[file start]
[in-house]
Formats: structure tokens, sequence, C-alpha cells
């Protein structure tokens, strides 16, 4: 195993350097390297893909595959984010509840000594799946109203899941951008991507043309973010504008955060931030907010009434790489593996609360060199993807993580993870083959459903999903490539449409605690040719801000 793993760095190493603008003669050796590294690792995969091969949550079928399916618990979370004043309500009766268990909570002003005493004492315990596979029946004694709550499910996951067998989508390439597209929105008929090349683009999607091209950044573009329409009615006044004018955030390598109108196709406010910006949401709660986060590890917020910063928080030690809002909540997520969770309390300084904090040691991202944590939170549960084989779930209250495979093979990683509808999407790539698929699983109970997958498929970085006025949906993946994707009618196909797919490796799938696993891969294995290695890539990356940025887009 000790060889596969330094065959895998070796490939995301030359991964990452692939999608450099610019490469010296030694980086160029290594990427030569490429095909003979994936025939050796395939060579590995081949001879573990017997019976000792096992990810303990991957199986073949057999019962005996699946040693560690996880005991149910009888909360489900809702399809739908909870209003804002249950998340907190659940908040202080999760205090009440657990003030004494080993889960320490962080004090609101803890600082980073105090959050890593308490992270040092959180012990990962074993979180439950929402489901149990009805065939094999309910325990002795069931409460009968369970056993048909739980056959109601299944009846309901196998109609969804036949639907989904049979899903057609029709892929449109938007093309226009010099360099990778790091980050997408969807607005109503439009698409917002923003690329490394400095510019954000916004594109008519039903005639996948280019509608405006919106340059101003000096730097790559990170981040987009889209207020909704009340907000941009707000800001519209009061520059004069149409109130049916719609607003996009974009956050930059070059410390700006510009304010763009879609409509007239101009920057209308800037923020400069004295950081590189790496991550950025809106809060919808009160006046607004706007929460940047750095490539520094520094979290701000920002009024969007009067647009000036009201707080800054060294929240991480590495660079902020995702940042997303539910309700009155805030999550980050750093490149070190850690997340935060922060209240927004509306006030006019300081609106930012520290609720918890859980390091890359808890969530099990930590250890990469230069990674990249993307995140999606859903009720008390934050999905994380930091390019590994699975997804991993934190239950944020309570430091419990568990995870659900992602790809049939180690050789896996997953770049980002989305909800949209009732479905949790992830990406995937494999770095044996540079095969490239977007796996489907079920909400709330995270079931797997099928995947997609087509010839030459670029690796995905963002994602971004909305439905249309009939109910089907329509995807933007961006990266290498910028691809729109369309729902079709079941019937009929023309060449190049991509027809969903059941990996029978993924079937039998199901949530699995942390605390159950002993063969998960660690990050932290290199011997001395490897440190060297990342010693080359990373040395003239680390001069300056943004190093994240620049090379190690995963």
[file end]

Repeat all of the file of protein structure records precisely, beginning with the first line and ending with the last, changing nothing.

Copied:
[in-house]
Formats: structure tokens, sequence, C-alpha cells
């Protein structure tokens, strides 16, 4: 195993350097390297893909595959984010509840000594799946109203899941951008991507043309973010504008955060931030907010009434790489593996609360060199993807993580993870083959459903999903490539449409605690040719801000 793993760095190493603008003669050796590294690792995969091969949550079928399916618990979370004043309500009766268990909570002003005493004492315990596979029946004694709550499910996951067998989508390439597209929105008929090349683009999607091209950044573009329409009615006044004018955030390598109108196709406010910006949401709660986060590890917020910063928080030690809002909540997520969770309390300084904090040691991202944590939170549960084989779930209250495979093979990683509808999407790539698929699983109970997958498929970085006025949906993946994707009618196909797919490796799938696993891969294995290695890539990356940025887009 000790060889596969330094065959895998070796490939995301030359991964990452692939999608450099610019490469010296030694980086160029290594990427030569490429095909003979994936025939050796395939060579590995081949001879573990017997019976000792096992990810303990991957199986073949057999019962005996699946040693560690996880005991149910009888909360489900809702399809739908909870209003804002249950998340907190659940908040202080999760205090009440657990003030004494080993889960320490962080004090609101803890600082980073105090959050890593308490992270040092959180012990990962074993979180439950929402489901149990009805065939094999309910325990002795069931409460009968369970056993048909739980056959109601299944009846309901196998109609969804036949639907989904049979899903057609029709892929449109938007093309226009010099360099990778790091980050997408969807607005109503439009698409917002923003690329490394400095510019954000916004594109008519039903005639996948280019509608405006919106340059101003000096730097790559990170981040987009889209207020909704009340907000941009707000800001519209009061520059004069149409109130049916719609607003996009974009956050930059070059410390700006510009304010763009879609409509007239101009920057209308800037923020400069004295950081590189790496991550950025809106809060919808009160006046607004706007929460940047750095490539520094520094979290701000920002009024969007009067647009000036009201707080800054060294929240991480590495660079902020995702940042997303539910309700009155805030999550980050750093490149070190850690997340935060922060209240927004509306006030006019300081609106930012520290609720918890859980390091890359808890969530099990930590250890990469230069990674990249993307995140999606859903009720008390934050999905994380930091390019590994699975997804991993934190239950944020309570430091419990568990995870659900992602790809049939180690050789896996997953770049980002989305909800949209009732479905949790992830990406995937494999770095044996540079095969490239977007796996489907079920909400709330995270079931797997099928995947997609087509010839030459670029690796995905963002994602971004909305439905249309009939109910089907329509995807933007961006990266290498910028691809729109369309729902079709079941019937009929023309060449190049991509027809969903059941990996029978993924079937039998199901949530699995942390605390159950002993063969998960660690990050932290290199011997001395490897440190060297990342010693080359990373040395003239680390001069300056943004190093994240620049090379190690995963």